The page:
How is shared e-scooter regulation shaping the market?

Expanding in number from virtually nothing in 2017 to a peak of 350 million trips among leading global players in 2022, shared e-kickscooters have caught the attention of regulators worldwide. McKinsey identified and examined the regulatory archetypes of the top 100 cities worldwide to understand better how guidance may evolve.

Ban of shared e-kickscooters: These cities generally forbid the operation of shared e-kickscooter services, while the private use of e-kickscooters is allowed. Today, of the top 100 cities, about 35 cities, with a cumulative 290 million people, ban shared e-kickscooter operations. This is mainly driven by China, which generally forbids shared e-kickscooter services. Several cities outside China also strictly prohibit shared e-kickscooter operations, such as Barcelona, Philadelphia, Sydney, and Toronto. Recently, Paris followed suit, one of the first European cities to do so.

Tender regulated: This archetype includes cities that permit shared e-kickscooter operation but limit their operating services by imposing specific rules and restricting the number of operators, vehicles, or both. These cities have created regulations for using shared e-kickscooters, including a minimum age for the driver, a maximum device speed, and a defined operating area. In the United States, for example, Washington, DC, and Los Angeles are tender regulated. In Europe, Madrid is in this group.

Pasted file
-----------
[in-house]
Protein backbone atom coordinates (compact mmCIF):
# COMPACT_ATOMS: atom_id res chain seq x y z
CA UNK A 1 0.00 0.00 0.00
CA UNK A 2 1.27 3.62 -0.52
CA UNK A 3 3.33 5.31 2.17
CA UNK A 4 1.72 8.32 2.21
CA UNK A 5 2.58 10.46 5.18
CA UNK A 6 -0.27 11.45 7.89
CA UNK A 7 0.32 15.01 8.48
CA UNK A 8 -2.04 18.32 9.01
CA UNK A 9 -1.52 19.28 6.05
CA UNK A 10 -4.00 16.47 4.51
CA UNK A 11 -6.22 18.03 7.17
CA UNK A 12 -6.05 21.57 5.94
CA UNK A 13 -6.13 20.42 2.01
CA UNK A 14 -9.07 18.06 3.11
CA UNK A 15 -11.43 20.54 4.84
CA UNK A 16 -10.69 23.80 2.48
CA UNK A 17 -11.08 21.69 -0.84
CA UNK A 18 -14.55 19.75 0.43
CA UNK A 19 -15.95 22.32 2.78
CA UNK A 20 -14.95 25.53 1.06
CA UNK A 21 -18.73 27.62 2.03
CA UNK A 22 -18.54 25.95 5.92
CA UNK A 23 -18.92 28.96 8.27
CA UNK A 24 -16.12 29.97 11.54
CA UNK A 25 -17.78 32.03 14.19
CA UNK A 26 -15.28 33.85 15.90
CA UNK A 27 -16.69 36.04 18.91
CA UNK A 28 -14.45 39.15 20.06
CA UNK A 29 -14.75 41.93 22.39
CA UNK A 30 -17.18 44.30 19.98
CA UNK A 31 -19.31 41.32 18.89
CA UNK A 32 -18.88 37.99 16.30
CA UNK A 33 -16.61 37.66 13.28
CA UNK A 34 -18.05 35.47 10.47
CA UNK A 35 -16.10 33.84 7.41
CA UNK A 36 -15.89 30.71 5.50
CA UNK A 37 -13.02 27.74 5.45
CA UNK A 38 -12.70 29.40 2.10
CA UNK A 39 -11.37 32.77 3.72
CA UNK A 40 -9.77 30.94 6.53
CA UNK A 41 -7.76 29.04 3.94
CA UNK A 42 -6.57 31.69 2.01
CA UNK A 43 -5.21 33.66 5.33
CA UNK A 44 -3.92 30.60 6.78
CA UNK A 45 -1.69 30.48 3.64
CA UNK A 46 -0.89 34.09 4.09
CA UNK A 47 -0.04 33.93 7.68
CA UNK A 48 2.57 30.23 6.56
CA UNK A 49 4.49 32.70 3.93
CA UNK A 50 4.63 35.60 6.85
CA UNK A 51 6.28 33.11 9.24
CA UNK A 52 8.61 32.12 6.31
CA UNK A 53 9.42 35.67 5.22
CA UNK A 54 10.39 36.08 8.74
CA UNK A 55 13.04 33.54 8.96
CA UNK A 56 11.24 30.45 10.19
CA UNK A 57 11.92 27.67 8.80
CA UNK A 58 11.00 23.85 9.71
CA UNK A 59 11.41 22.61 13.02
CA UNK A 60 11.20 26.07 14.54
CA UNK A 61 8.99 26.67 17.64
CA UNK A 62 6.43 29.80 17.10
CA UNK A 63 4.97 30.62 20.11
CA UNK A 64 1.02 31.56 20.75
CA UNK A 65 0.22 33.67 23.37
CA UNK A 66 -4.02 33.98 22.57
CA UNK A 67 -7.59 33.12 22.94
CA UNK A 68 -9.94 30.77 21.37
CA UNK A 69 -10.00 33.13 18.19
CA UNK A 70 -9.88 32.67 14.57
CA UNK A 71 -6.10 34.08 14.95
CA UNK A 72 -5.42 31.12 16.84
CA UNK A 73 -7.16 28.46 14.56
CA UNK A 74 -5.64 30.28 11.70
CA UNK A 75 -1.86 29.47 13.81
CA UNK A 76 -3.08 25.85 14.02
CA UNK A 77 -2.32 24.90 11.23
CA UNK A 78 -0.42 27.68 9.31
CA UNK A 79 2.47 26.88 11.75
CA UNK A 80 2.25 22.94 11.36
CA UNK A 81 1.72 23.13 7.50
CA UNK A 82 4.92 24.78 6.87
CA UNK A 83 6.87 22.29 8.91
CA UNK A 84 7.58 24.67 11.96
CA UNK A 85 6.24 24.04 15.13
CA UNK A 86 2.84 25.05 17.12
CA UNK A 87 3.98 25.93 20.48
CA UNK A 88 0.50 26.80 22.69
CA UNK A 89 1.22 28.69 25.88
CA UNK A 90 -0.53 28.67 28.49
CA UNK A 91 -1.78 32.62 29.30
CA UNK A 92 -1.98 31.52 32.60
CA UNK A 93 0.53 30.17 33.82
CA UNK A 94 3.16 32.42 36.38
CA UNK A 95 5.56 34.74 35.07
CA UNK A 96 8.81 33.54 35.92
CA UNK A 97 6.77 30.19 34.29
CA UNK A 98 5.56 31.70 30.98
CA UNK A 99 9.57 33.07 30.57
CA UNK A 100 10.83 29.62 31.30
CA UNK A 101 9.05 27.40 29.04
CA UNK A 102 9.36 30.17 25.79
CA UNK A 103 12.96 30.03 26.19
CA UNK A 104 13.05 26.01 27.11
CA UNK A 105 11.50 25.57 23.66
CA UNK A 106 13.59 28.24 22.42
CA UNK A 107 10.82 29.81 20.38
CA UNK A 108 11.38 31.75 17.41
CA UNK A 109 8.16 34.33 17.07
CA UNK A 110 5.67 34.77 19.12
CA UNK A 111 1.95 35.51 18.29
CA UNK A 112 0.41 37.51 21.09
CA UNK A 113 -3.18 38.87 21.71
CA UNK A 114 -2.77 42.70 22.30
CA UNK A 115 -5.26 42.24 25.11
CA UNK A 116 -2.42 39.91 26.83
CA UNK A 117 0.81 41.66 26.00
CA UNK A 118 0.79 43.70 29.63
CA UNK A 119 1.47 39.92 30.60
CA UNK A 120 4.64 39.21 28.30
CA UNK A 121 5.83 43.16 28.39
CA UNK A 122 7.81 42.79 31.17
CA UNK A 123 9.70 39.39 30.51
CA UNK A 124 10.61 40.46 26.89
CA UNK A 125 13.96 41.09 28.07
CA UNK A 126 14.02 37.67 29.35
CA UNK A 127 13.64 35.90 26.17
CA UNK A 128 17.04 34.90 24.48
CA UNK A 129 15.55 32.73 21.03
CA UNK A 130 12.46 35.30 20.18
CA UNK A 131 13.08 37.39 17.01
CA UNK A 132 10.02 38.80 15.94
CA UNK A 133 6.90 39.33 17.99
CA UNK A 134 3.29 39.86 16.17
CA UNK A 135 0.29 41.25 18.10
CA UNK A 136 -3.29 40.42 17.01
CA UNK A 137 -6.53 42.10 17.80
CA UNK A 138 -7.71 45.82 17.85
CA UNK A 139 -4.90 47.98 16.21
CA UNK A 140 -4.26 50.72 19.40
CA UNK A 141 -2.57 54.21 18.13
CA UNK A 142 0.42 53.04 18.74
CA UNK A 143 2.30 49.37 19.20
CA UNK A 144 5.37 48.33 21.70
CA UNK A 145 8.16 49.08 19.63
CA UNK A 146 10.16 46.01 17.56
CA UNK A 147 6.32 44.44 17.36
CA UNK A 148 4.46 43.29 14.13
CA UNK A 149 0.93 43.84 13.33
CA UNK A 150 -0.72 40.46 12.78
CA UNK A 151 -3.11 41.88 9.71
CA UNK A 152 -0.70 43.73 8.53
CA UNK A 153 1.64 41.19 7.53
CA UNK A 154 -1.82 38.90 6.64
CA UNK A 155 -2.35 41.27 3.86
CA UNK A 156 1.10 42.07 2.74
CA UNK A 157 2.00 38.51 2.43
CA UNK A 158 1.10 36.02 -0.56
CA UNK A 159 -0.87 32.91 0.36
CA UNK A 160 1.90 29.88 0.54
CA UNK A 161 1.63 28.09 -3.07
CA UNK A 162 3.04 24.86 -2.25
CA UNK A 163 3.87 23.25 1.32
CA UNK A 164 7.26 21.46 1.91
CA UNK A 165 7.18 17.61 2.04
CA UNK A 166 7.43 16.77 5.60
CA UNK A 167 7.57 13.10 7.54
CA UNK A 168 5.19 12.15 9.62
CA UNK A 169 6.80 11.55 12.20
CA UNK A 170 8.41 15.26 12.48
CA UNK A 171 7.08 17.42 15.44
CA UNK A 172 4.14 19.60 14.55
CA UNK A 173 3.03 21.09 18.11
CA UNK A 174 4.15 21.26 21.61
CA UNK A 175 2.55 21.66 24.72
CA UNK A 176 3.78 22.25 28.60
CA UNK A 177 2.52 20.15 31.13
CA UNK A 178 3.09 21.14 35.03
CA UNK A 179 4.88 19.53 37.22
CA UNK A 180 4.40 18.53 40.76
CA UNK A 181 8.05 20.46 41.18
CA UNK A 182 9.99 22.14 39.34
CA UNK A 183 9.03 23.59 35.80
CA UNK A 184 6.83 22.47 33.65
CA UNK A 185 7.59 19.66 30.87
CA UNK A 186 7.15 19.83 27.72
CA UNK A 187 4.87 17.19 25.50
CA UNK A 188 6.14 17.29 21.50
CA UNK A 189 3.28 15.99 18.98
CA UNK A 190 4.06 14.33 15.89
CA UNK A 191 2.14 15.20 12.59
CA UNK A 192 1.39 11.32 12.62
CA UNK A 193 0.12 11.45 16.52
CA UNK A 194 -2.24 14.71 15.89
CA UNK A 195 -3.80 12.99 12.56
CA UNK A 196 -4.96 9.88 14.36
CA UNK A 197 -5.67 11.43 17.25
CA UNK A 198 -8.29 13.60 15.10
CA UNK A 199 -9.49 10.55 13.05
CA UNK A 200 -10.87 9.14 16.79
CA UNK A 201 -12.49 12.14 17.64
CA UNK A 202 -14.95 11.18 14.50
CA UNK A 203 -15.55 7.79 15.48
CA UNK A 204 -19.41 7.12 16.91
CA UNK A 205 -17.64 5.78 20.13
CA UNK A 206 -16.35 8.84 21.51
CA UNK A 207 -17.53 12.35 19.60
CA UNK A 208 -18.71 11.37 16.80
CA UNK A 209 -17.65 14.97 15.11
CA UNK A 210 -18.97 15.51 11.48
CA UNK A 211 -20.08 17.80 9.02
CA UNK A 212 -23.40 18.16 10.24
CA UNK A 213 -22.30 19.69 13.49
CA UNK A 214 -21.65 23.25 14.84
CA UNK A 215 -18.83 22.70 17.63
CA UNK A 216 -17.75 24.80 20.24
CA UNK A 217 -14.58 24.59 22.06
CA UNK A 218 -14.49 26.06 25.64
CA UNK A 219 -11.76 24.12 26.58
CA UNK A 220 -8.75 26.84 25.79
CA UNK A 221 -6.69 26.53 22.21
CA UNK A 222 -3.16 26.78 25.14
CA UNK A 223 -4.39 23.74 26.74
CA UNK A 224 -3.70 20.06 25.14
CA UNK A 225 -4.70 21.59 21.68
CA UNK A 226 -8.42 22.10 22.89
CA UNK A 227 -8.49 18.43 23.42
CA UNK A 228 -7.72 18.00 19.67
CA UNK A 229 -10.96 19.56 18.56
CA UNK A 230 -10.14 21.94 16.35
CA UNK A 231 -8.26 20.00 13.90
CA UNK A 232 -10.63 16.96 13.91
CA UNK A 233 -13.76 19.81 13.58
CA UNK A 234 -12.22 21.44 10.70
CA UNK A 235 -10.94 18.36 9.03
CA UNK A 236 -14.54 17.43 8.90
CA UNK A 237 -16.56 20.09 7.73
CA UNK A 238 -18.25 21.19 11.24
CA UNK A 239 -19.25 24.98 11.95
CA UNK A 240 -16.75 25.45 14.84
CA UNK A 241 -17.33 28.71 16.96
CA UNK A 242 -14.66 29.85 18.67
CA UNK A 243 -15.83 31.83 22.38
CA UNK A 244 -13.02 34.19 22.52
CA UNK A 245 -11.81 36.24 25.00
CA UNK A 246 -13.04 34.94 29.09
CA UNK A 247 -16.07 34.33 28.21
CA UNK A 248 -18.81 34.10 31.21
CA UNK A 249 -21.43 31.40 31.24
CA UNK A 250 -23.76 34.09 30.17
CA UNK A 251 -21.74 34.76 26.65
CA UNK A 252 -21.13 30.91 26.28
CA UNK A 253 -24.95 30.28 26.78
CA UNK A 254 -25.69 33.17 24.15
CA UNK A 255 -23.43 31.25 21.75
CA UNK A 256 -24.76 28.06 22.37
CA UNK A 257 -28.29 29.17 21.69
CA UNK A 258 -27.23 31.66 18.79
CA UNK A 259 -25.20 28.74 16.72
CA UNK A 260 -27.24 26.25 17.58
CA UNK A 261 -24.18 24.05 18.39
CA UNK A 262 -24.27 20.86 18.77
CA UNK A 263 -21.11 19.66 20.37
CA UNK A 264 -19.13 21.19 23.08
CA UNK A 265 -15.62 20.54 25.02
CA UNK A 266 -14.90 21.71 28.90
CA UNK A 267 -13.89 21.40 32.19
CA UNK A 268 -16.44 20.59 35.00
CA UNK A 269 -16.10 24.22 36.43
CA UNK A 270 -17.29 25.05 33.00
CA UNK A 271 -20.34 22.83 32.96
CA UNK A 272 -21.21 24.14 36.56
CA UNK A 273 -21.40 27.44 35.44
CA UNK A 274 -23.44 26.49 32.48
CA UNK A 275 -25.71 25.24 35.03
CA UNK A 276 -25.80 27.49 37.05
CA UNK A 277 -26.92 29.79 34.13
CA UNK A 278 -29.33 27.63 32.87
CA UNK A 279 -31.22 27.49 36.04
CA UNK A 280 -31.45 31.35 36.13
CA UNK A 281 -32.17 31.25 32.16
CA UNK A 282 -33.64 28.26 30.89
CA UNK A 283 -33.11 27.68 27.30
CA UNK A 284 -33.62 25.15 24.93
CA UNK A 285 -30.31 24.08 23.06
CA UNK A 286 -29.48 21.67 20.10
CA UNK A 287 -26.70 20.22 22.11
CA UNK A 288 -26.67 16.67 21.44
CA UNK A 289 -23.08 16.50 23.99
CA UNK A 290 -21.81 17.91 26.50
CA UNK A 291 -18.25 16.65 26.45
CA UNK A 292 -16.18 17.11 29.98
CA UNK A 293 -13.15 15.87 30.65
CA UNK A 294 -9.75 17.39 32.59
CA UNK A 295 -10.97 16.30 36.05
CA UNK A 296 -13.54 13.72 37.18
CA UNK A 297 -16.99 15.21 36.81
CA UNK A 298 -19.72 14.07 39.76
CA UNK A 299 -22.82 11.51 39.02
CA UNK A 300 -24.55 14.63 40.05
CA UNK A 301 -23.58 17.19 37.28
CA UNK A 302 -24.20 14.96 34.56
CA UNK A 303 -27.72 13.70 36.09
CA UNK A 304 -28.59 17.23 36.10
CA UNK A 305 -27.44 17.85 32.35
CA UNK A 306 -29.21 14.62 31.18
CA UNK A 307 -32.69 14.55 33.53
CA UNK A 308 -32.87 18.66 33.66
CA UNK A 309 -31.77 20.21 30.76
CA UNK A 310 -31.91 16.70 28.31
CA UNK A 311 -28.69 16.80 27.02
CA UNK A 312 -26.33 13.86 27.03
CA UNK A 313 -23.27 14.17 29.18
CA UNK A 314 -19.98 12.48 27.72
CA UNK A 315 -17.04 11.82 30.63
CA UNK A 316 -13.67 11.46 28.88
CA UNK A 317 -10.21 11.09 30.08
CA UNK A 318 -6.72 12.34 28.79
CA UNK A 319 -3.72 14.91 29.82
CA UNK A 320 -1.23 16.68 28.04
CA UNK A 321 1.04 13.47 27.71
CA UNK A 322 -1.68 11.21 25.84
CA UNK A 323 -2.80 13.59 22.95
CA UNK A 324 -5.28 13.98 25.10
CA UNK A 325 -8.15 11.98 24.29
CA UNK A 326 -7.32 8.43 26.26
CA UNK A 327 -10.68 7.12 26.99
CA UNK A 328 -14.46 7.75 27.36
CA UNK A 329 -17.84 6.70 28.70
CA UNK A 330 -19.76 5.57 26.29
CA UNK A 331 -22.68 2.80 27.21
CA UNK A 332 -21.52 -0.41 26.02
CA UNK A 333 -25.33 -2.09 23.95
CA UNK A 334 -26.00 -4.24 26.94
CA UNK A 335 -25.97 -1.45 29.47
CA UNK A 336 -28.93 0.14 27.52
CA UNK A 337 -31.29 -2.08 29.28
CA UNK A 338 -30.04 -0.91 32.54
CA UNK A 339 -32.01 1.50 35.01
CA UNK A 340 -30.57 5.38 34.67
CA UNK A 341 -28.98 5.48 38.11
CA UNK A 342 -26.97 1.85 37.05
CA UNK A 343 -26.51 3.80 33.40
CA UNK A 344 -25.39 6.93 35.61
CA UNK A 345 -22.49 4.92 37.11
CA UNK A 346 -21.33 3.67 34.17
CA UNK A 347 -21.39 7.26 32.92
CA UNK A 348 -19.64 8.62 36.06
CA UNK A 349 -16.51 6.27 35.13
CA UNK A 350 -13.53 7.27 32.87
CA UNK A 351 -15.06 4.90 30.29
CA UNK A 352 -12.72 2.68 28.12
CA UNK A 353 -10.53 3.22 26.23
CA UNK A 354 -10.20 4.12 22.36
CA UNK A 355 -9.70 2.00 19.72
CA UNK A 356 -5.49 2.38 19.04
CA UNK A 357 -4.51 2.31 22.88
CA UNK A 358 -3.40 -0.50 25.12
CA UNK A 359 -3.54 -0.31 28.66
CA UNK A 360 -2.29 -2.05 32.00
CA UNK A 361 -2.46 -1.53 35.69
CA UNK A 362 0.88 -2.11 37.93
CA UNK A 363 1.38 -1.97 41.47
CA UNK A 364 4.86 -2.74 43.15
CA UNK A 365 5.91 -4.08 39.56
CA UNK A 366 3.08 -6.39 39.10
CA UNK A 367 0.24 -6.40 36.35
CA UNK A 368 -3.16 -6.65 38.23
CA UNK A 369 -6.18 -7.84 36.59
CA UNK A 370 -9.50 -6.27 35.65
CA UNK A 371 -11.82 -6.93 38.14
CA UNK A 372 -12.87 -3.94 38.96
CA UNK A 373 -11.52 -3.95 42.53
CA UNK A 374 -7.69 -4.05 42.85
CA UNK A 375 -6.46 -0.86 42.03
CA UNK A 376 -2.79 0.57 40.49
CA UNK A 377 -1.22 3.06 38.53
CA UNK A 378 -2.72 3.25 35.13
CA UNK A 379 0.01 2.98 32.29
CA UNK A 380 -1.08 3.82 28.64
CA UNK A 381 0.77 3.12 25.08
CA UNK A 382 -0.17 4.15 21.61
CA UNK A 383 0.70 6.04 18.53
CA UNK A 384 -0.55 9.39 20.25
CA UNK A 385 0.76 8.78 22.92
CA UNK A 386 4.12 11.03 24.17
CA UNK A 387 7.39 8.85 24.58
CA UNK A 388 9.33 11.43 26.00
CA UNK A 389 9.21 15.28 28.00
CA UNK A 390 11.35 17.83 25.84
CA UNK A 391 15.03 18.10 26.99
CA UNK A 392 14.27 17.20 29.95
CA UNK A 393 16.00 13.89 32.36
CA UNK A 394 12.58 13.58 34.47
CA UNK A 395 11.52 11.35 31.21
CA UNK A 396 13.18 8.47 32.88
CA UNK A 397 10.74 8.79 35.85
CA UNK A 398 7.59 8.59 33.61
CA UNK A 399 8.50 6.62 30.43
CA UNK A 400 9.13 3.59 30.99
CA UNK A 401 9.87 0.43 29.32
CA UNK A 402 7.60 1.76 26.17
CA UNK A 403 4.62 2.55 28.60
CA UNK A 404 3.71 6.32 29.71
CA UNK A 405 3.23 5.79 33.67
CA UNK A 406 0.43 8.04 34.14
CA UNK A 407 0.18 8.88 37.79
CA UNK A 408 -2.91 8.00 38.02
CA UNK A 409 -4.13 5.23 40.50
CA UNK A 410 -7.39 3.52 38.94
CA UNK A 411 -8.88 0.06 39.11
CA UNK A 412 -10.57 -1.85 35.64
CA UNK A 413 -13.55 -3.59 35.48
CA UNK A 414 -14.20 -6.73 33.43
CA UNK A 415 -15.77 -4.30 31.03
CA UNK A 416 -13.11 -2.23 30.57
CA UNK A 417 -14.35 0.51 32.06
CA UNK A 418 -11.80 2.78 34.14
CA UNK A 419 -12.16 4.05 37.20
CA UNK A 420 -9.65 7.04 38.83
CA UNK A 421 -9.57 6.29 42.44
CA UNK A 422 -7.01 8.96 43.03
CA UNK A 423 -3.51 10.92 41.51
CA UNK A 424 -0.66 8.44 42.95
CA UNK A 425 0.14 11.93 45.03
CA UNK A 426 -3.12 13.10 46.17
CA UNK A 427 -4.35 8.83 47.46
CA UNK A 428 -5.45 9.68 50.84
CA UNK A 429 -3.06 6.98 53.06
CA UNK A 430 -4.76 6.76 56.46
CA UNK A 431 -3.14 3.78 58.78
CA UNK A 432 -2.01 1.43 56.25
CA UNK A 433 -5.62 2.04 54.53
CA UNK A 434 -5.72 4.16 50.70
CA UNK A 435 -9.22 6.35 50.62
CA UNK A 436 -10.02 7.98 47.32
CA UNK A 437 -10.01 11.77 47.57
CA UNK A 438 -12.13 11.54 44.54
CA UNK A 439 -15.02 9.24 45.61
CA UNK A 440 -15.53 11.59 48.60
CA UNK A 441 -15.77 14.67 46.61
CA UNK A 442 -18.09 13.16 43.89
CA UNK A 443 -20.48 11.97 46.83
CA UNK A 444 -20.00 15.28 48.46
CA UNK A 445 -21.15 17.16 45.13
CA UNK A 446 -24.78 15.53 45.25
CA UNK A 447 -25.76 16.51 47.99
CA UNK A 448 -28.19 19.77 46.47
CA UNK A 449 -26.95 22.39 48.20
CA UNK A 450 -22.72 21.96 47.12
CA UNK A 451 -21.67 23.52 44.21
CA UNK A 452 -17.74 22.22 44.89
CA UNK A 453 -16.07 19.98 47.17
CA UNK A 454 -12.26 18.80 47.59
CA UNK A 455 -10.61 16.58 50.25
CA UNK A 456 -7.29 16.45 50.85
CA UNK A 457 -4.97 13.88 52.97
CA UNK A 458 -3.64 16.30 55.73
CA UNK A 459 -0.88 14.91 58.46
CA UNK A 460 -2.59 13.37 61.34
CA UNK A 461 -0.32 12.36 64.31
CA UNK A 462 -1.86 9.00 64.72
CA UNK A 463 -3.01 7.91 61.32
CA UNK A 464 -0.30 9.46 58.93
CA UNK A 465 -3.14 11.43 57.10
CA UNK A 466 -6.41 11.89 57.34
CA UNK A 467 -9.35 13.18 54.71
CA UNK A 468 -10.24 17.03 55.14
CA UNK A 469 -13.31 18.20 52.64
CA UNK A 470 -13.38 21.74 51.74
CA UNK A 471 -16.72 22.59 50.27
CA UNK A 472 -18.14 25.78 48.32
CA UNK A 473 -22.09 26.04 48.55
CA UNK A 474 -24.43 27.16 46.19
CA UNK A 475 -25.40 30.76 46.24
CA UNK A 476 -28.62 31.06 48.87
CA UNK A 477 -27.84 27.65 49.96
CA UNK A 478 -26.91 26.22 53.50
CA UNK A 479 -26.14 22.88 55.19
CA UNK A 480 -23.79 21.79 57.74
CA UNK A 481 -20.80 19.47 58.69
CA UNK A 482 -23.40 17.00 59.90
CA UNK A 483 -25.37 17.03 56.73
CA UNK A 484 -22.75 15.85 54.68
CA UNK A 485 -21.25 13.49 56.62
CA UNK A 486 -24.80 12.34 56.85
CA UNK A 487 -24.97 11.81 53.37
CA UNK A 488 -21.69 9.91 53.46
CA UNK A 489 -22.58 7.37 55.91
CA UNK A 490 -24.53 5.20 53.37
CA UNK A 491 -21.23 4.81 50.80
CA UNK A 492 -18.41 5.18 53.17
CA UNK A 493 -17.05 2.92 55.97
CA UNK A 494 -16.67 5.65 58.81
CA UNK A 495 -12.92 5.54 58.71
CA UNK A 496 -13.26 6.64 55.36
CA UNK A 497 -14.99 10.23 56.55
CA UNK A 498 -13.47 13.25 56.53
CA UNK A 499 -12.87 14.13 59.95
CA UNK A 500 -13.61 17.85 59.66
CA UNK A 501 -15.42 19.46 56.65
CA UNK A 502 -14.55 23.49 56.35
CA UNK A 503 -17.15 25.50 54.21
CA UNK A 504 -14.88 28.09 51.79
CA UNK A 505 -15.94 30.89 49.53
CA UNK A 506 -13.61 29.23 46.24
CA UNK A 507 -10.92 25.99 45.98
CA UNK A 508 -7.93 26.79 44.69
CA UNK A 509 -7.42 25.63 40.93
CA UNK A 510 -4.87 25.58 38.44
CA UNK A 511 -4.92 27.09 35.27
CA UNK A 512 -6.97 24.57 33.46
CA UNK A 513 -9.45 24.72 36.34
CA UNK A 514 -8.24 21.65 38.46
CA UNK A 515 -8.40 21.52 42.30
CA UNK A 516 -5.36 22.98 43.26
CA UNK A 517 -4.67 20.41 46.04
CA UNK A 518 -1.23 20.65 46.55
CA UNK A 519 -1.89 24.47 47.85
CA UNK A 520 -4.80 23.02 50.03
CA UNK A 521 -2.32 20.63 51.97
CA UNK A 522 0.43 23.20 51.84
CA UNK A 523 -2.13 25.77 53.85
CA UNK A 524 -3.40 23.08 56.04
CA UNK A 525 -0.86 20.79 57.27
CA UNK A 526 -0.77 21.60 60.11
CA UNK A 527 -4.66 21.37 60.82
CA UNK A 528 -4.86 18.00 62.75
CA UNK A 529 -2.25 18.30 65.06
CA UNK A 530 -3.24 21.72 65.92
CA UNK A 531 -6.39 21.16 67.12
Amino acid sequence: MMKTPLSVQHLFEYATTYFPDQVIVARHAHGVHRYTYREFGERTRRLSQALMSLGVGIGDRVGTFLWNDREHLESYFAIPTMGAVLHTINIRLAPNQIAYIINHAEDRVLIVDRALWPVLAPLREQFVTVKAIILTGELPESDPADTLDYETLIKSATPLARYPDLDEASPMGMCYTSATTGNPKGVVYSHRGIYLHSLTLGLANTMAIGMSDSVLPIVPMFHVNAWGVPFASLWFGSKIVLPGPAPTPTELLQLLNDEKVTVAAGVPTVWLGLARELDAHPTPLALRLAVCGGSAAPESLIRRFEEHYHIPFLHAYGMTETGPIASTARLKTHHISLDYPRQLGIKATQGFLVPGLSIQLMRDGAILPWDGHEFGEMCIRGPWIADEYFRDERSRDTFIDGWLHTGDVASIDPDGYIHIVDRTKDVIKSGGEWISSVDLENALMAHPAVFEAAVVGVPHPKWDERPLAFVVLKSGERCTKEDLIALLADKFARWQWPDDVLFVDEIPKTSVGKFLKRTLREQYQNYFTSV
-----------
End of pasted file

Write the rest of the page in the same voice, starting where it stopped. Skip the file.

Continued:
‘Open but regulated’ environment: This archetype refers to cities that permit shared e-kickscooter operators and do not state a player limit. Operators must register their businesses with local authorities. This type has defined rules for using shared e-kickscooters: driver’s minimum age, maximum device speed, or permitted operating area. Roughly 23 out of the top 100 global cities are categorized as open-but-regulated cities, covering about 280 million people in densely populated areas of Japan (Tokyo), Brazil (São Paolo), Mexico (Monterrey), and European cities (Berlin). In Japan, the government has also issued a new law to make access to shared e-kickscooters easier: users will no longer be required to have a driver’s license or wear a helmet.

No regulation in place. These cities generally do not have any regulations in place for shared e-kickscooter operators. McKinsey’s analysis shows that 29 of the top 100 cities (covering about 310 million people, or roughly 32 percent of the total) have not yet defined any regulations. Nine of these cities are in India, covering around 40 percent of the population (about 120 million). Some cities in other countries in South Asia, as well as in the Middle East and Africa, have yet to put any regulations into action (Dhaka and Cairo).

Source: McKinsey

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Walther Ploos van Amstel  

Passie in logistiek & supply chain management